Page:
Would it be tempting fate to call "Running Scared" the worst movie of the year already? Especially since the year has produced so many turkeys it's starting to feel like Thanksgiving in February? Maybe it'll persuade fate to have a little mercy, because it's hard to imagine what worse than "Running Scared" would be like. Not to mention worrisome, and profoundly depressing.
Written and directed by Wayne Kramer, who co-wrote and directed "The Cooler," "Running Scared" stars Paul Walker as a low-level mafia guy who finds himself in for a long, ultraviolent night after his son's best friend steals a gun used in a mob police massacre and uses it to shoot his abusive stepfather. If this sounds like a respectably run-of-the-mill plot for a respectable run-of-the-mill "popcorn" thriller (and it's compulsory to defend those, right? On the grounds that people love their junk and shouldn't be made to feel bad about it?), it's because synopsis cannot do justice to this kitsch atrocity.
If the title rings a bell, it may be thanks to the viral (never has the word seemed so apt) marketing magic of an online game New Line Cinema created to promote it, screen shots of which were posted all over the Internet. In the game, the player gets to be Walker's virtual head pleasuring his virtual movie wife. It's a tease for a moment that never quite arrives in the movie -- just as Joey can only think about sex after a hard day's slaughter at close range, wife Terry (Vera Farmiga), from whom he keeps no secrets, can only think about her spaghetti sauce -- but it encapsulates the vulgarity and self-loathing that hangs over this movie like a toxic smog.
Joey hides the gun in his basement, not noticing that his kid and his kid's neighbor friend Oleg (creepy Cameron Bright) are watching. No sooner has the meth-addicted, John Wayne-tattooed Russian stepfather next door slapped Oleg's dinner to the ground and rubbed his mother's face in it, than Oleg puts the gun to use. The conceit is that if the gun that shot Anzor Yugorsky (Karel Roden) is discovered to be the same gun that shot a dirty cop in a dirty place, Joey will be dead. We know this because he spells it out in front of his wife and son as though he were talking about a tough day at the ham-processing plant. If Tony Soprano were watching, he would walk out and politely demand his money back, probably without stooping to violence.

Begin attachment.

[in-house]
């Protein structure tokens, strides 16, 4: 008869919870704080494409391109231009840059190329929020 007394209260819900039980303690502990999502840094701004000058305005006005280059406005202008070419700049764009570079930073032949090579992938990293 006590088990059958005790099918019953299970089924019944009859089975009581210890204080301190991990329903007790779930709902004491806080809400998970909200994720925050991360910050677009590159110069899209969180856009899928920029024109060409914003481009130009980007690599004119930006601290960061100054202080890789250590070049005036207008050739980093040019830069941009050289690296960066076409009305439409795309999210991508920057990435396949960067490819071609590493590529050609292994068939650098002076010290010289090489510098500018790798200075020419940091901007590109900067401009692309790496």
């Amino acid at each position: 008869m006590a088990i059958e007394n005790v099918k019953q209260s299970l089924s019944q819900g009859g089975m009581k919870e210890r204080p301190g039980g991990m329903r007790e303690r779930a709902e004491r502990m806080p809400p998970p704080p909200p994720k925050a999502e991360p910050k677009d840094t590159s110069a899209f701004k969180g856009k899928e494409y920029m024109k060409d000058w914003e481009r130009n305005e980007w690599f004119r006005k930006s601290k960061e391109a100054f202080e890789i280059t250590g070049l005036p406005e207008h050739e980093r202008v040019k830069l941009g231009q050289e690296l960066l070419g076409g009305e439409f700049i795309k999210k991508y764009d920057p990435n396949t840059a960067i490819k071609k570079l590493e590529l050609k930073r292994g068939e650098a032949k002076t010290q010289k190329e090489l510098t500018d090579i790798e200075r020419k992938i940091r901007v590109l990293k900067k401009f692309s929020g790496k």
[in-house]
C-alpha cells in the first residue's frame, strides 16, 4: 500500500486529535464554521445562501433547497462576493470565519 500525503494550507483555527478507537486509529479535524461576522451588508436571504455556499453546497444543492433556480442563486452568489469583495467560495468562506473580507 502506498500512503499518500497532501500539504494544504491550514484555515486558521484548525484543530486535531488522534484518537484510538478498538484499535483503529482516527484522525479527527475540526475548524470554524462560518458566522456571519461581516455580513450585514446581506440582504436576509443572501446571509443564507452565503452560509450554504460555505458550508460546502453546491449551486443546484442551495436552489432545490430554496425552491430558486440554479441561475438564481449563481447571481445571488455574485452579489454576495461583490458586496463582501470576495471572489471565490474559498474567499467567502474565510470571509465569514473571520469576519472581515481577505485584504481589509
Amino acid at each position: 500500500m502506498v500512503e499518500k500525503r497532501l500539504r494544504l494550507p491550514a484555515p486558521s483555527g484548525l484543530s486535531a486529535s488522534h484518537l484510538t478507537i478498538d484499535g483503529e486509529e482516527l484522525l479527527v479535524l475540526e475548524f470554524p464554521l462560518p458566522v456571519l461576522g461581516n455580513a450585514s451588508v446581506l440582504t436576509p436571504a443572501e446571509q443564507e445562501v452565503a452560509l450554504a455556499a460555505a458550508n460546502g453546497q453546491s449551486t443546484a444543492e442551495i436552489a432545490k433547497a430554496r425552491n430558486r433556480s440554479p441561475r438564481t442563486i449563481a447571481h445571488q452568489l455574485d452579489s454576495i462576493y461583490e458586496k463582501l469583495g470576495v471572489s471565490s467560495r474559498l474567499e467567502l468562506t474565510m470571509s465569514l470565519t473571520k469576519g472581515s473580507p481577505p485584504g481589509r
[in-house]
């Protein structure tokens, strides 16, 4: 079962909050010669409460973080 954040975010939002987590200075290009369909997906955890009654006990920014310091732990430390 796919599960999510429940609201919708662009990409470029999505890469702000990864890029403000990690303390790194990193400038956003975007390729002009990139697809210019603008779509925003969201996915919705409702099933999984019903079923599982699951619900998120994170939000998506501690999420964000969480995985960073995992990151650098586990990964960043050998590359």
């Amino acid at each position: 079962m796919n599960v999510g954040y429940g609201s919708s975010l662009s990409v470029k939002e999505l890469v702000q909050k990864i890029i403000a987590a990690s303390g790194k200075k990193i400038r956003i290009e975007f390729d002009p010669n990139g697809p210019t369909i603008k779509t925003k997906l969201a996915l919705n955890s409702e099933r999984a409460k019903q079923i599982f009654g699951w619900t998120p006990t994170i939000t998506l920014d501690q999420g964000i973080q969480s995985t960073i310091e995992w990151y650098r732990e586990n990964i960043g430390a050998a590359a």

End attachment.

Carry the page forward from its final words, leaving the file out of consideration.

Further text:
By the time Joey catches up with the errant child, Oleg has barely survived an armed drug dispute in a crack treehouse in the park, narrowly avoided having his face sliced open by a self-described "Mac Daddy pimp," forged a friendship with a kind-hearted, filthy-mouthed hooker, and barely escaped the clutches of a pair of perky mom-and-pop child-snuff porn producers. As the movie becomes more howlingly ludicrous by the second, it's tempting -- and not in a cynical way, either -- to start reading it as a parody of pornographic video game violence. How else to explain the absurdly desaturated footage (is it a European shaving cream ad?), the horror-movie sets and the let's-shoot-the-police-badge-from-15-angles-Tony-Scott-style aesthetic abuse? In fact, "Running Scared" is so desperate and surreally stupid that all you would have to do to see it as a brilliant sendup of everything that is corrupt, vulgar, sad, deluded and bad-for-you about Hollywood is squint. But that game is old and tedious, and a glance at the list of producers suggests that what we have here is a sincere grab at coolness -- that eternal, elusive questing beast of the middle-aged, well-remunerated and grip-deprived. It's not so bad for Walker, who is just modeling through. But it's a shame about Farmiga, as some of the praise recently heaped on her is bound to be shoveled off after this. As for the kids allowed to appear in soul-choking poison like this -- don't we have laws?
MPAA rating: R for pervasive strong, brutal violence and language, sexuality and drug content
A New Line Cinema release. Writer-director Wayne Kramer. Producers Michael Pierce, Brett Ratner, Sammy Lee. Cinematographer James Whitaker. Editor Arthur Coburn. Running time 1 hour, 59 minutes.
In general release.